A milestone approach to traveling with children
So when do you start traveling with the baby?
The answer is now. Whether you have an infant, a toddler or a school age child, the perfect time is now. This is a bold statement to make but ultimately possible for any parent. It may sound cliché but there is never a perfect time. We are a family of four. We have been traveling with our children since they were 6 months old so we know a thing or two about traveling with children. Now that they are a little older, we continue to travel the world. A simple weekend getaway to reset, navigating through the pandemic uncertainties, and working around school. All for the name of, travel. We can confidently say that traveling with them NOW is more important than ever. An understatement spoken in many languages and dialects but continue to leave fear and uncertainty for many new parents.
We have traveled three continents on many different flights over 12 hours long. We have never been so excited in booking for another travel. We will talk all about what to expect and what specific attention you want to focus on as we tackle each milestone and developmental stage.
Birth to 3 months; eat, sleep, repeat
This is the perfect time for small road trips. Introduce them to travel as you begin your journey to become a parent. Pack your baby bottles, pump, and lots of diapers. A crying baby is normal in the car at this tender age. It is the only way they communicate to you. This is usually when they need attention, hungry and or wet. Expect several stops along the way. Every half hour to two hour is a good start. The baby will feed and if they are nursed it is a perfect time for mama and baby bonding out in the rest area or even in the car with the windows rolled down. This is the perfect time to stretch and walk the baby. The baby will usually sleep comfortably in the car seat after they have been cleaned, fed and cuddled. My children did just that and we crafted the routine so efficiently that we were able to drive from a two hour road trip to six or more hours on the road.
What is the 2 hour car seat rule?
Experts advice not to use car seats for longer than 30 minutes for babies younger than four weeks and not using car seats for more than two hours for babies of all ages. If you must travel a longer distance, the trip has to be broken up to accomodate for breaks in between.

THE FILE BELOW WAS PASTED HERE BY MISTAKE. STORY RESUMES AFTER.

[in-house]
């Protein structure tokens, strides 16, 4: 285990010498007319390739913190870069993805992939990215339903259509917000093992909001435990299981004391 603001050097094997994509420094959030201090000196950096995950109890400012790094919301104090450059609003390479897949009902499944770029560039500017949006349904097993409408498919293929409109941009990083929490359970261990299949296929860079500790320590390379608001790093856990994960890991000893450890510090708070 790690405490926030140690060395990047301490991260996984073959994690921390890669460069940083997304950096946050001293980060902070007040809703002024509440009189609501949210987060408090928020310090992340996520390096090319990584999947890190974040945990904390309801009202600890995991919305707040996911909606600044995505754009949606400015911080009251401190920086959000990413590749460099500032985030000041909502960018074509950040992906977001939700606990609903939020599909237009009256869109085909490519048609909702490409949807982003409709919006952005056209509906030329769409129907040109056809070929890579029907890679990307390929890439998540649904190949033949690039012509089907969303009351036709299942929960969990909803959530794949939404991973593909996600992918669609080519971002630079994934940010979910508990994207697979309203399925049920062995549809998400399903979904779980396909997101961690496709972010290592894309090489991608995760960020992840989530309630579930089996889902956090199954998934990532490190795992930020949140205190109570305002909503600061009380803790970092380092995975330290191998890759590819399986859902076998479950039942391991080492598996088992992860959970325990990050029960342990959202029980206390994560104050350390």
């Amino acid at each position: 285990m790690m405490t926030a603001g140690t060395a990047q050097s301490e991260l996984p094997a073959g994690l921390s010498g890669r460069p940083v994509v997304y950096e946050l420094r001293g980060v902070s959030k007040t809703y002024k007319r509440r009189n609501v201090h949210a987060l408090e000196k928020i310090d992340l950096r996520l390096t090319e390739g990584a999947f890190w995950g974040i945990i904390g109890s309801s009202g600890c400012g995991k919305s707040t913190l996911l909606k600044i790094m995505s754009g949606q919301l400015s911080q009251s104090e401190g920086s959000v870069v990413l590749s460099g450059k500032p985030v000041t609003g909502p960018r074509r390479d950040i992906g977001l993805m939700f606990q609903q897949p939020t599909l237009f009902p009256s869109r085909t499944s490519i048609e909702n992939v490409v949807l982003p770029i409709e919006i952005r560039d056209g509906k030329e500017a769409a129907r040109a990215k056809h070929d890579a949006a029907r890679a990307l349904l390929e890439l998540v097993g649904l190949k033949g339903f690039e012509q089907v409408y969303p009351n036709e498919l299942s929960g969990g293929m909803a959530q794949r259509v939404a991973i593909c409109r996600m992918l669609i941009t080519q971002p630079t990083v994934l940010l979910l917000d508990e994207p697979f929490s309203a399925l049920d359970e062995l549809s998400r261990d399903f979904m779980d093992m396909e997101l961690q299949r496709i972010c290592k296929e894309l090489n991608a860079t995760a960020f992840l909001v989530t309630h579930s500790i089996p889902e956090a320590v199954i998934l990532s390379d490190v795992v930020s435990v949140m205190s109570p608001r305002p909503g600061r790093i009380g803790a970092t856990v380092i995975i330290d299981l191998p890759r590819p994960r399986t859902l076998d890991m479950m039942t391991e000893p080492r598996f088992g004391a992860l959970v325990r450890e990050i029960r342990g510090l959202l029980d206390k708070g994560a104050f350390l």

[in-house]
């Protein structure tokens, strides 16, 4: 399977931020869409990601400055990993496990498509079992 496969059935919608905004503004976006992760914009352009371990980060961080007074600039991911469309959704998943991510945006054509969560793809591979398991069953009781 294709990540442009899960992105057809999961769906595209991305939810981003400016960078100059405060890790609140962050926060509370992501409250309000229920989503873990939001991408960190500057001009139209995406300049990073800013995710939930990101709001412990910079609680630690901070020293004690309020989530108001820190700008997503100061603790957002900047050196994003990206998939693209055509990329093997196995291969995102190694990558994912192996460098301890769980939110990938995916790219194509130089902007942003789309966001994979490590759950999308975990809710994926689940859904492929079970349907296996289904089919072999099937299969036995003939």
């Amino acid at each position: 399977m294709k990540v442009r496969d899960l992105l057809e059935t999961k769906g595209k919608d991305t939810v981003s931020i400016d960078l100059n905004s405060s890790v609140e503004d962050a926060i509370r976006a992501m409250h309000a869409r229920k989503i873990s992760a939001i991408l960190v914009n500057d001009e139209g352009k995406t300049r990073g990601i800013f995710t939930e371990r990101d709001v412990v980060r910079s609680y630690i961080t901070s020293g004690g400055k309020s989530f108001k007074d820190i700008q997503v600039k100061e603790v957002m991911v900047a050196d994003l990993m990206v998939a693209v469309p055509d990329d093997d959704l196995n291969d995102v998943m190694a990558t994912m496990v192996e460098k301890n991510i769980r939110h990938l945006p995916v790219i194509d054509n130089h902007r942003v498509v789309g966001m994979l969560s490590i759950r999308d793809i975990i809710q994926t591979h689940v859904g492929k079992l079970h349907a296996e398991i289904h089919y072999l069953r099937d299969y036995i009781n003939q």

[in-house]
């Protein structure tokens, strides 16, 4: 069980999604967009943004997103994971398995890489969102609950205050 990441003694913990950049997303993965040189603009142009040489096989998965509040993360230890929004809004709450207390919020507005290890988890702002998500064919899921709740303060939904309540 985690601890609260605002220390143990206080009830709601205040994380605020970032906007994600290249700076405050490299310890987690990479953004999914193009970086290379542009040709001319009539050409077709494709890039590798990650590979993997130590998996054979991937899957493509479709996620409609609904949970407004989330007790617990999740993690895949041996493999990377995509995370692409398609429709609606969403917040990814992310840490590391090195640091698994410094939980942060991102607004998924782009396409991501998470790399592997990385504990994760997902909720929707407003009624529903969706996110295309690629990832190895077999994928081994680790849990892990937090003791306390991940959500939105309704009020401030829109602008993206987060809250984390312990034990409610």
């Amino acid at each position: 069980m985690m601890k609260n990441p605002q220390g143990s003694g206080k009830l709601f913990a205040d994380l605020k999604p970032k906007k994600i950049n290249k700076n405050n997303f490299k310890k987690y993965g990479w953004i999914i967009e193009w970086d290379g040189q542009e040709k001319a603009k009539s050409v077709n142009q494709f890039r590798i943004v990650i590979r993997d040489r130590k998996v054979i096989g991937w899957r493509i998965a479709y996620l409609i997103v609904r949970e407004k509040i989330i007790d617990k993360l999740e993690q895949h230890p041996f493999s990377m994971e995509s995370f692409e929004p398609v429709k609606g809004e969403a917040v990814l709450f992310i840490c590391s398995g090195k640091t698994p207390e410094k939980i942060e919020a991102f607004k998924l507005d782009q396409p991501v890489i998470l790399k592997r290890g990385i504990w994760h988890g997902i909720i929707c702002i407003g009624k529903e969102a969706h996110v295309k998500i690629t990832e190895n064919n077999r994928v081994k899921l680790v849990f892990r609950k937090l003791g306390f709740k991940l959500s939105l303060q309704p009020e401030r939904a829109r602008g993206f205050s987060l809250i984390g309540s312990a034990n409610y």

At 4-6 months;
Probably the second part of the milestone where traveling is most easy because during this stage your baby can sit up, entertain themselves with anything they can grab onto. Make sure to watch them during this stage because anything will go straight in to their mouth.
The hardest part during this stage is when you eat your meal in the airplane. Your baby, regardless of them fed, will grab everything in that tiny space making it challenging to eat and navigate around your tiny space. The work around this for me and my wife was to alternate eating. While one eat, the other entertain the baby with a clear table.
This is also the time they start to teeth. Make sure to bring a teether toy and a baby drooling bib.
The best part about this stage is that your baby sleeps longer. They can be entertained easily without any stranger anxiety. Enjoy this time while they laugh and squeal in excitement and happiness.
8-12 months; Time to get fit and ready
Your baby is not going to sit still for long during this stage. This can be very challenging during take off’s and landing. The way around this is to use up the baby’s energy before the flight, feed them just before take off to promote sleep and release air pressure build up in their ears as they swallow milk. Time an hour prior to landing. You should start walking the baby around the plane several times. Just before landing, feed them again so they can stay still or even take a quick nap, and again relieve ear pressure as they feed.
1-2 years; walk the talk
Although traveling with children from 12 months to 2 year old is the most difficult, set the right expectations. After 18 months of age, children start to bargain with you. Prepare different small toys to alternate. You will have to entertain your toddler the whole time. Stickers, coloring books, airplane remote controls, empty water bottles, are a few examples to keep them distracted and entertained. Anything to keep them distracted with their hands can buy you time. Keep the screen time at a minimum if you have to use them. Rotate the cycle and hope to get them tired and finally fall asleep.